Tuesday, January 17, 2012

Food Elimination Q/A Part One (Is food elimination for life?)

By Christian Wernstedt

I'm doing a lot of work on helping people identify and fix food sensitivites, so I often receive questions related to this. If you have a question, please put it in the comments section, and I will try to answer it in a follow up post. Thanks! /Christian

Q: Let’s say that I have discovered a few foods that I react badly too. Will I have to stop eating them for life?

To answer this in an as illuminating way as possible, I’m going to define food sensitivity very broadly:

Let’s consider “food sensitivity” as something that could include everything from abnormal blood sugar levels when eating carbs, to tummy discomfort when eating lactose, to autoimmune flareups from gluten or nightshades, to anaphylactic shock from eating peanuts.

If the food sensitivity is part of your “hard wiring” either because of genetics or because a part of your body has become irreparably damaged, then YES, you need to stay away from that particular food for the rest of your life.

An example of hardwired genetic food sensitivity is genetically based lactose intolerance. In this case, your body just doesn’t have the genetic information that it needs to make the needed digestive enzyme (lactase), and hence you will never be able to digest lactose on your own without ingesting some lactase at the same time. (Strictly speaking this may depend on your gut flora and if you drink raw milk, but let's not complicate things!)

(Note: To put this in the context of "Paleo": Paleo theory essentially holds that we are all genetically hardwired to be more or less sensitive to grains, legumes, dairy and certain other foods.)

The second category of "hardwired" food sensitivity is caused by irreparable damage.

One example of this is problems metabolizing carbohydrate due to the inability of the pancreas to produce insulin (diabetes). Another example is the poor ability to digest fat in people who have had the gall bladder removed.

In addition to these examples of irreparable damage, I would like to add that in a person with auto-immune disease there is the possibility that the immune system has become permanently unable to distinguish between “self” and and “non-self” in such a way that some foods will always be problem triggers. (An example is a person with Celiac disease who will have to stop eating gluten for life.)

Let’s now look at food sensitivity that is not hardwired, but that could be called functional (or “circumstantial”) food sensitivity:

In this case the sensitivity is a result of a degenerative process that has caused a degree of malfunction in some organ or system in the body such as the intestinal mucosa, gut flora, blood sugar regulation, or immune system (all of which can cause the body to react adversely to various foods).

This type of food sensitivity is most often present when people discover problems with typical paleo foods such as meats or seafood or inconspicuous fruits and vegetables.

If this is your situation, your prospects for being able to eat the food again without problems hinges on if you can successfully halt the responsible degenerative processes and restore proper function.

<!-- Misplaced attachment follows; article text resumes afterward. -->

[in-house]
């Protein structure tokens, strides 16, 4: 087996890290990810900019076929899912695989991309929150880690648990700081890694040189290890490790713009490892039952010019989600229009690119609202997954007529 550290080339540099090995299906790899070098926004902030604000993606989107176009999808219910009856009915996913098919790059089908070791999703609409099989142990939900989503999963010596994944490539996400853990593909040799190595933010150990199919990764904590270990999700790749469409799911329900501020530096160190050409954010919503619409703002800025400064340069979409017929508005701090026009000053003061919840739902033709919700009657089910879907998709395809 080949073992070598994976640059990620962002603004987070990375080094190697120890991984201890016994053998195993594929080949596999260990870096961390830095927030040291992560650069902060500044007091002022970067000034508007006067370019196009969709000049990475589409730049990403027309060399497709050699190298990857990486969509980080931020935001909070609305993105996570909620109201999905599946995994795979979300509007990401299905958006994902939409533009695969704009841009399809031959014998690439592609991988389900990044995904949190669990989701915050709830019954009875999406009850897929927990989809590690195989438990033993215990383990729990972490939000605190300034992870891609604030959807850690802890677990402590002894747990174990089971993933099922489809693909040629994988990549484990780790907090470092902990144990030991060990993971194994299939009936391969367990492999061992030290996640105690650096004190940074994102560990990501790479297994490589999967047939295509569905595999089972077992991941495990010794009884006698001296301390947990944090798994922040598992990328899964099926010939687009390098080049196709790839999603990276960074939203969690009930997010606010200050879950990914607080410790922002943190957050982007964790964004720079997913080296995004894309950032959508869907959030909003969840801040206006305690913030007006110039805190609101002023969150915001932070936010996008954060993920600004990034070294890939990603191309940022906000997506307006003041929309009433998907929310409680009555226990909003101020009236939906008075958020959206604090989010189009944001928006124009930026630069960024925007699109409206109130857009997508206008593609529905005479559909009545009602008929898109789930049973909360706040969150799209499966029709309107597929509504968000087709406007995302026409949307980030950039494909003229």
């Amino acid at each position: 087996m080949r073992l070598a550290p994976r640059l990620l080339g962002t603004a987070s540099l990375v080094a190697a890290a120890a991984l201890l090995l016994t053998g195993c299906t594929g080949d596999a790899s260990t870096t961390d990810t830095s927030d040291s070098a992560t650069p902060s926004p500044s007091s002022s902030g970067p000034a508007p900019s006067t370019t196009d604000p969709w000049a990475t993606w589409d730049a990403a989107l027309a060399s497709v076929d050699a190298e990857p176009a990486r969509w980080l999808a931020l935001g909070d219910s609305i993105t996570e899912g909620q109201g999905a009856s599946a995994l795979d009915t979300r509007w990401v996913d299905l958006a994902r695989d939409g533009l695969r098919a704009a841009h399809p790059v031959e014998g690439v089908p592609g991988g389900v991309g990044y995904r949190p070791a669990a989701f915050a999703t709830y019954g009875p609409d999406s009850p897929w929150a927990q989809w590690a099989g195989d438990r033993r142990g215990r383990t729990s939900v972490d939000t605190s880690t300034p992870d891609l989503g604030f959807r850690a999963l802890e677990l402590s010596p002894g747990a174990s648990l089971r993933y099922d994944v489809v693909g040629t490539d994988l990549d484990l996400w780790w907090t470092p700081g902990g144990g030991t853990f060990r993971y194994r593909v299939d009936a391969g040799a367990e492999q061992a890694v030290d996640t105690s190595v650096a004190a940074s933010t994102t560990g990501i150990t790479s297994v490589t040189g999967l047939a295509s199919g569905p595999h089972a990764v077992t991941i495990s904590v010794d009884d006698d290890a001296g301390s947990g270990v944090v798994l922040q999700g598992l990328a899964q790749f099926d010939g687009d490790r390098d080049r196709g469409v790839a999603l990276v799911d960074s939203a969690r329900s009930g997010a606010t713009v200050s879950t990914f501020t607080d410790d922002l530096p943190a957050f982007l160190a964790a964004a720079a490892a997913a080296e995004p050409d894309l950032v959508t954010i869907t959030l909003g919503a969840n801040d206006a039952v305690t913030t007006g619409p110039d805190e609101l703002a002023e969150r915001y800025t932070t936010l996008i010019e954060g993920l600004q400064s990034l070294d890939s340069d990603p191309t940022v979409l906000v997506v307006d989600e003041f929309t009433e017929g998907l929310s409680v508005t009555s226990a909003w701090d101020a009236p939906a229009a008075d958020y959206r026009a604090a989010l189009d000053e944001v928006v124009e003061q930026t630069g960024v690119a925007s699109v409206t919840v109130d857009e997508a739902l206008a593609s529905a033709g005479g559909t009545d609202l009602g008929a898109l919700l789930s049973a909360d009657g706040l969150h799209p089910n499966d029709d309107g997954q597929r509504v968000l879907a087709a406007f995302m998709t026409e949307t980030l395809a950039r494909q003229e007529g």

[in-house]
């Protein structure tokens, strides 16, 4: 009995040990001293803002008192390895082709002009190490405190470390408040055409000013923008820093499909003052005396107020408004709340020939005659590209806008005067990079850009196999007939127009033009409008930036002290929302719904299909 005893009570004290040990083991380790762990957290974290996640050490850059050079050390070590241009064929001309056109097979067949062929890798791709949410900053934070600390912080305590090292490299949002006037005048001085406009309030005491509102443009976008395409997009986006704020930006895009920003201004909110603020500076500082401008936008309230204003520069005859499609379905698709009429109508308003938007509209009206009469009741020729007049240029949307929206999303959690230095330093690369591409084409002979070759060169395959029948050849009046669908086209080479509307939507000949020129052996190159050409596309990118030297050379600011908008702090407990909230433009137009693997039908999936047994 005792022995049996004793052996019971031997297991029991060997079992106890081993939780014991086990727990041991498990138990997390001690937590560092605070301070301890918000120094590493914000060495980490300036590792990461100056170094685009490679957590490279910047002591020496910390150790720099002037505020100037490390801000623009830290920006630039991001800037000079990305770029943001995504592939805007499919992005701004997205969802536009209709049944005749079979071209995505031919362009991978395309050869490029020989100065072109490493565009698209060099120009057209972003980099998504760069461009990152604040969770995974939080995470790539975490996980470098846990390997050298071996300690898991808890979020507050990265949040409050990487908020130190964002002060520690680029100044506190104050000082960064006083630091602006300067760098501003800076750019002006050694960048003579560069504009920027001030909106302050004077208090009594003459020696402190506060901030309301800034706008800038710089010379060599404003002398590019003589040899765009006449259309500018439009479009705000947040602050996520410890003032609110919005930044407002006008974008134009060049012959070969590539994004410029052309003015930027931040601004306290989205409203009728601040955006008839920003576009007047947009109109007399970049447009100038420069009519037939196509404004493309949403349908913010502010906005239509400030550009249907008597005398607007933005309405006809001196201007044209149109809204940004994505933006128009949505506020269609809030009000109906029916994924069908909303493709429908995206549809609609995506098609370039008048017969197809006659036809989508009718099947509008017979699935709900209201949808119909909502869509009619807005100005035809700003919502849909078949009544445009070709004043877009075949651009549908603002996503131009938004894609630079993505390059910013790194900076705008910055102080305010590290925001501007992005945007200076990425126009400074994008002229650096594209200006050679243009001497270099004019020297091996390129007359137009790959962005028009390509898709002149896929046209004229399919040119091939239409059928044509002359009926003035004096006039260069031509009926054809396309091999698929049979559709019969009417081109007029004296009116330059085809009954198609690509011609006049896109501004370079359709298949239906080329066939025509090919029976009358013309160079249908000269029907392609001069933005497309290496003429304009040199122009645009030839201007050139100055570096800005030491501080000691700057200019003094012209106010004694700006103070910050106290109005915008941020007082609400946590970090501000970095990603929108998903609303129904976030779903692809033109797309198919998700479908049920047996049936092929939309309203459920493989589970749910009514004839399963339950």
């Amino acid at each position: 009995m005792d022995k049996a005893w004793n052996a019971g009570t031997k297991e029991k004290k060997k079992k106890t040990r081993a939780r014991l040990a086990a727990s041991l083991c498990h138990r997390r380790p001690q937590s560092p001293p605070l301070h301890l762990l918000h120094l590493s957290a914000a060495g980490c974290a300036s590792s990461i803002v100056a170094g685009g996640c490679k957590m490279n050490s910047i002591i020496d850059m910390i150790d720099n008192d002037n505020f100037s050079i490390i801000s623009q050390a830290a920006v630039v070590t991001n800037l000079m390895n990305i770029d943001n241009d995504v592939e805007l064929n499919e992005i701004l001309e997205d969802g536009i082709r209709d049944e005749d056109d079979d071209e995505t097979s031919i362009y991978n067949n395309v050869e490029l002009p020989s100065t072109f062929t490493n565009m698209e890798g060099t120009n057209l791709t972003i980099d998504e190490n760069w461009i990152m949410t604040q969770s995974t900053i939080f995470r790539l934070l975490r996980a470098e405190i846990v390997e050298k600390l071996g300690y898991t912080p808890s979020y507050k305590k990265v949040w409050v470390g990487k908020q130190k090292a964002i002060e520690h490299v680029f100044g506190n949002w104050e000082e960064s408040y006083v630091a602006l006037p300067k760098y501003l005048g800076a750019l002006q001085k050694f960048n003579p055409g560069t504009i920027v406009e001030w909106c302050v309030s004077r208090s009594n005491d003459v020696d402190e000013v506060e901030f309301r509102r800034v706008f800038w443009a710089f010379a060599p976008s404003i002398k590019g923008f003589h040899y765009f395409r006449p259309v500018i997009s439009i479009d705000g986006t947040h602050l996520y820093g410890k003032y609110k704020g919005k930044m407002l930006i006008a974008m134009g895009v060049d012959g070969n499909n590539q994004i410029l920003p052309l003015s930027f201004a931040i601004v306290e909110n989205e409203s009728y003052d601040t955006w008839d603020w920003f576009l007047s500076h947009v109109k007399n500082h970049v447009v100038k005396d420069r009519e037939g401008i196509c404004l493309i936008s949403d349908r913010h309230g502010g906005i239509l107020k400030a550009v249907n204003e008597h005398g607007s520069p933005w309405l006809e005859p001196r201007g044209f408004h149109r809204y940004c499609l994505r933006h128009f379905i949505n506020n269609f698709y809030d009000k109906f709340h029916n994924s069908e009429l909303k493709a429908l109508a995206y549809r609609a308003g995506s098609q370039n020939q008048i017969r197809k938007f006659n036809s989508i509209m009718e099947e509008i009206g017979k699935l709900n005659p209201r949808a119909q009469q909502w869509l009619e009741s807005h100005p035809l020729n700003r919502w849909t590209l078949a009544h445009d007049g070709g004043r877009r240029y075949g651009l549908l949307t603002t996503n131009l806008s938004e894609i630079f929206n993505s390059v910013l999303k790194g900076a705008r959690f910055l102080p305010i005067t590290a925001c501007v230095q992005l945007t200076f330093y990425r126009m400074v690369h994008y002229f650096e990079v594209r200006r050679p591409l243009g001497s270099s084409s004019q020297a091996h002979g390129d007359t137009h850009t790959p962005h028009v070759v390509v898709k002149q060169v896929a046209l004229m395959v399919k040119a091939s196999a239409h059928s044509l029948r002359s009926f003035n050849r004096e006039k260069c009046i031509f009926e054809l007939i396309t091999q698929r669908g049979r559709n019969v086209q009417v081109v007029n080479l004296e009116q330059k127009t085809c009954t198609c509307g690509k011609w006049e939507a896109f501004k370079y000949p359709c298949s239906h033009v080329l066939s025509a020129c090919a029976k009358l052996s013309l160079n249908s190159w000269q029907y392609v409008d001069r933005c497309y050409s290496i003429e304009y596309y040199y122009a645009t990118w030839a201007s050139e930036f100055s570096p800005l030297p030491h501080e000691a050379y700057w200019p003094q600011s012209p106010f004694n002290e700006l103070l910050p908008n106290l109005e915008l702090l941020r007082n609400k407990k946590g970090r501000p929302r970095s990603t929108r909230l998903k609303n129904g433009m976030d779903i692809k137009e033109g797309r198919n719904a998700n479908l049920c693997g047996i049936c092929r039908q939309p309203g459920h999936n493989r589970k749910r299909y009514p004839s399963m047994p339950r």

Part of the healing process is to stay away from the reactive foods for a significant time (say, three months), and then do an experiment with re-introduction.

Now, I deliberately said “part of the healing process”, because removing trigger foods may not be enough to to stop and reverse the underlying degenerative process that caused the food sensitivity.

In many cases one needs to do additional repair work in conjunction with eliminating reactive foods to regain full health and the ability to eat the excluded foods again.

Conversely, not doing the repair work can result in a merry-go-round of food sensitivities. The person may develop new sensitivities to whatever foods they are eating for a prolonged period of time. (This is a classic sign of “leaky gut”.)

Details of the repair process are far beyond the scope of this post, but, as a summary, one may have to use restorative nutrients to repair the digestive tract, as well as address other surrounding issues such as hormonal imbalance, gut pathogens, and toxicity issues that can all contribute to poor gut function.

PS. What I have found is that when a person doesn't have optimal health overall (could be anything from acne to obesity to auto-immunity), poor gut health is always part of various viscous cycles in that person's body, and that in order to heal the body, one must heal the gut… But to heal the gut one must also heal the rest of the body! (Helping people navigate this wonderful complexity is part of my daily life!)

PPS. Polemics: There is a widespread myth in the paleo community which is that taking out certain foods will always lead to healing of the body, and that if a person doesn't get better after doing so is is because he/she just didn't do paleo strictly enough or hasn't tried to eliminate enough foods.

This is as simplistic and ignorant regarding the nature of the body as saying that a person with a bullet wound likely needs no further help beyond having the bullet removed.

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